What’s Wrong With This Caption?

AP Photo

President Bush remains tight-lipped about prospects for filling the vacancy on the Supreme Court, during a news conference with visiting Australian Prime Minister John Howard at the White House, in Washington, Tuesday, July 19, 2005.

Tight-lipped or smirk? Looks more like a smirk to me…

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15 Responses to What’s Wrong With This Caption?

  1. Ron Chusid says:

    Actually I think it is a look of amazement. Someone just explained to him what the Supreme Court is. He wasn’t aware that it does things other than help steal elections.

  2. Marjorie G says:

    More doofus than POTUS, seriously, I can’t look at that face.

  3. Marjorie

    I know I had to put blinders on to post it! LOL!

    We’ll bury it quickly, I promise.

  4. Marjorie G says:

    People forget he was goon squad, loyalty enforcer for his dad, with similar character and skills to mentors Atwater and Rove. I’d equal culpability and participation for everything done in our name.

  5. Marjorie G says:

    Hola, Pamela!

  6. battlebob says:

    Laura just told him the animals at his “ranch” are waiting for his return
    He just got the illustrated version of My Pet Goat as a gift from Roberts

  7. Nick says:

    Ron LOL, I love it, I love it, I love it.

    Thinking like Karl Rove (just for a moment) but as a Democrat. A question: Would it be so bad for the Democrats politically is the Supreme Court overturned Roe. vs. Wade? If Roe v. Wade were overturned, it would not ILLEGALIZE abortion, it would simply turn the matter over to the states. Remember, the Roe decision was handed down on Jan. 22, 1973. New York, Hawaii, and California (and its then governor Ronald Reagan) enacted liberalized abortion laws BEFORE Roe. v. Wade. Without Roe around, many of those “tolerant traditionalists” who vote GOP over “moral values issues” would trend back to the Dems. In other words, one of the biggest hot-button socail issues that the GOP has used to its great advantage since at least the 1980s would be defused.
    I’m not saying Mississippi would start voting dem over this, but wouldn’t it help dems win votes in the more culturally conservative areas of the MidWest (e.g. rural Missouri) where Dems find a number of like-minded people on economic issues but not necessarily social issues?
    What’s more plenty of states would enact laws permitting abortion, so the right to an abortion would not be gone, and given the difficulty of obtaining abortion TODAY in states that are rabidly Christian conservative (e.g. Georgia) I’m not sure if the overturning of Roe would change foks’ lives one way or the other than overturning Roe would change the lives of folks living in states that would certainly enact pro-choice laws.
    Finally, having Roe overturned would expose the GOP for what they really are (even if this is not always clear to voters): In the pocket of intolerant theocrats like Falwell, Robertson, Reed, etc.
    Because the agenda of the religious right has rarely been passed into law on the federal level, culturally moderate voters end up voting GOP in part because the lack of the legislative success of the Christian Coalition, gives these voters the mistaken beliefs that 1. Hollywood liberals have too great an upper hand and 2. the GOP is home to cultural conservatives but NOT theocrats. If Roe v. Wade were overturned, it would go a long way in showing the fallacy of those beliefs.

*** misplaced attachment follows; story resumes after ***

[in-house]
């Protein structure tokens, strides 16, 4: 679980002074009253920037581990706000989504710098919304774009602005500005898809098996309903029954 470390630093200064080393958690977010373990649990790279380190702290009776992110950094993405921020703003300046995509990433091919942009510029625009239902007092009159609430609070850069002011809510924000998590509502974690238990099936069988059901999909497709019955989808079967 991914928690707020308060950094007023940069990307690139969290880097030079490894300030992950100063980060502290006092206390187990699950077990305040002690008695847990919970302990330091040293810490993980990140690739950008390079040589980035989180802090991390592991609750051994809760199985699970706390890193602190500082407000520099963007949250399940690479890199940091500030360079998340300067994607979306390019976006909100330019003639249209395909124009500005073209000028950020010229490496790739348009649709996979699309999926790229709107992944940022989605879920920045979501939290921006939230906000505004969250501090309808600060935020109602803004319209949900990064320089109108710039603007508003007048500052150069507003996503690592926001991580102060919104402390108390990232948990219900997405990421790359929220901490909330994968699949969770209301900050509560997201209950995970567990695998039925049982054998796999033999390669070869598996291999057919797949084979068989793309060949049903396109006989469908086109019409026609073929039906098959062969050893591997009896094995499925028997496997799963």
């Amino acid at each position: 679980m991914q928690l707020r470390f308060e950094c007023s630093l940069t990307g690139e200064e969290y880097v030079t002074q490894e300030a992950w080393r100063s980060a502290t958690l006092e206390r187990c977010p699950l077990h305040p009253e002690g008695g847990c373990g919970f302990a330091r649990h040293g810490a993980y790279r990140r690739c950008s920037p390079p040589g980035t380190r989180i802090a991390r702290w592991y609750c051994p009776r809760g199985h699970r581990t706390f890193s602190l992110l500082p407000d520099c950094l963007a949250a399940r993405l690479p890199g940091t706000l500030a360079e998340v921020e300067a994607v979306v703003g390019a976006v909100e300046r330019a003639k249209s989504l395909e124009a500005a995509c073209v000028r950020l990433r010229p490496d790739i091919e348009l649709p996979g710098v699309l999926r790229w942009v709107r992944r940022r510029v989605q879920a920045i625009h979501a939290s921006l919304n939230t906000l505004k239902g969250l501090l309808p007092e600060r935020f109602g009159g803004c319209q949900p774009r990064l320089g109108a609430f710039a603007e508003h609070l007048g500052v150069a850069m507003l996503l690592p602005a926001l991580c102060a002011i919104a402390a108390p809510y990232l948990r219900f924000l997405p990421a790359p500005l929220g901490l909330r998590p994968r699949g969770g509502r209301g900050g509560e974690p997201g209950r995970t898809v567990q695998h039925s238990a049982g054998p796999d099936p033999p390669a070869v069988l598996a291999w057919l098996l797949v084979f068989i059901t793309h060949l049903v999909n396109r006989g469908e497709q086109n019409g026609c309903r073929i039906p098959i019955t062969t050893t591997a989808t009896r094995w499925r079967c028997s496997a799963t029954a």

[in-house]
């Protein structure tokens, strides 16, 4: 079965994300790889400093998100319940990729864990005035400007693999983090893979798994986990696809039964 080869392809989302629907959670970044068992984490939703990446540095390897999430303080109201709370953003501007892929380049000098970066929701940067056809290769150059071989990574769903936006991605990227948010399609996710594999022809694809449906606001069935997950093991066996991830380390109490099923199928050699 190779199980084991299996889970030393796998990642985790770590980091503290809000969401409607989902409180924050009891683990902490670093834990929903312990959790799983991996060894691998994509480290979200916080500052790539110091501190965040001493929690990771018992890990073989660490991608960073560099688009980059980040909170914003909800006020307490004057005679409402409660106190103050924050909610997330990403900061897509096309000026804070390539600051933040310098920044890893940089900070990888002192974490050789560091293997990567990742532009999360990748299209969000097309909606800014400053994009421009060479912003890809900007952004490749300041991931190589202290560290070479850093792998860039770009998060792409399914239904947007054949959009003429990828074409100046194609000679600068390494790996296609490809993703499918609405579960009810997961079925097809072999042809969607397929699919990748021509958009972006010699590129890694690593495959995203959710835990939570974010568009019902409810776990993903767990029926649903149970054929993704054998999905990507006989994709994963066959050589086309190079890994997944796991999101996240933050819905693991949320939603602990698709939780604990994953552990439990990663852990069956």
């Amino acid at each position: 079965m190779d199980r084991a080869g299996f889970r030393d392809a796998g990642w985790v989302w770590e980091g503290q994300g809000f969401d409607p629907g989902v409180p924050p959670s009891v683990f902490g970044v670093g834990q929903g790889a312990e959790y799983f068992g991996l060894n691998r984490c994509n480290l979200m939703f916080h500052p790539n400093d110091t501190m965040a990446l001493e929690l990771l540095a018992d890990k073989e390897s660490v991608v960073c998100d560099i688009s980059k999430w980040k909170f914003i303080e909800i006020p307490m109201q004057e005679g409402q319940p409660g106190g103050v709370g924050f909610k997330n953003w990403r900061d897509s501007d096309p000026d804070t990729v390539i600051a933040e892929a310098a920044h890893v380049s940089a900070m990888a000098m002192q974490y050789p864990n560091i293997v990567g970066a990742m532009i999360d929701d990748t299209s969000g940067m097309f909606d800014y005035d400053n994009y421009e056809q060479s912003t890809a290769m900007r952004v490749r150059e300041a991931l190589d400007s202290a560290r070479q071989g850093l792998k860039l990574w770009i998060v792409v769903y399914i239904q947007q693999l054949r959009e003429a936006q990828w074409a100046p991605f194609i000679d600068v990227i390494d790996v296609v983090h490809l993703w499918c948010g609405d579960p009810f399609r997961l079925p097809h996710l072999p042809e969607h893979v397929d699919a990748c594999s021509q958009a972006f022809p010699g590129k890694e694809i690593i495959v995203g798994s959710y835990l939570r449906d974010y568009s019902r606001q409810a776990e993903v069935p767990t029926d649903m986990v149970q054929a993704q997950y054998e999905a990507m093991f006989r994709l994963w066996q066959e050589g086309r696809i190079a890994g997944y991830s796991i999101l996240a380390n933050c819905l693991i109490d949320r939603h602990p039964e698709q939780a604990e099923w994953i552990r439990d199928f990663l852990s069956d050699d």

EJ Dionne is right when he says that most American voters are not Hollywood libertines or Christian conservatives, but “tolerant traditionalists.” What Dionne neglects to mention is that faced with a choice of erring on hte side of being too culturally libertine or too culturally conservative, swing voters will in most cases err on the side of being too culturally conservative. As any parent ( or in my case teacher) will tell you, its easy to tell people to loosen up and not be so stuffy, its not so easy to get folks to act responsibly.
    If Roe were overturned, it would go along way in removing the stain of the Democrats as the party of “personal irresponsibility” while enhancing the stain of “theocrat” or “intolerant” on the GOP.

  8. Ron Chusid says:


    I’ve also thought that politically it would be good for Democrats and bad for Republicans if Row v. Wade were overturned. (Of course it would be bad for individuals affected).

    Currently many people vote for anti-abortion Republicans because they do not think it matters as long as the Supreme Court has protected abortion rights. If Row v. Wade were overturned, many Republicans would be in trouble running on an anti-choice position. Do they moderate their positions or give up the support of the religious right? That would be a hard choice for many Republican candidates.

  9. Nick,

    Roe v Wade is something from a woman’s point of view, that should never be overturned. It’s about a right to privacy. Putting it back in the States hands creates serious issues for women. At the State level it can be made illegal. Then you a situation where women have to travel out of state for services. What if you live in say the middle of the country and every State around you says it’s illegal?

    We can’t go back to coat hanger days, Nick.

  10. Marjorie G says:

    This is very much about choice, Nick, about health and other life’s crises. Not pro-abortion as has been polarized by many. We want adoption and planned parenthood available, but this administration says no contraception, counseling or abortion. More than a little impractical.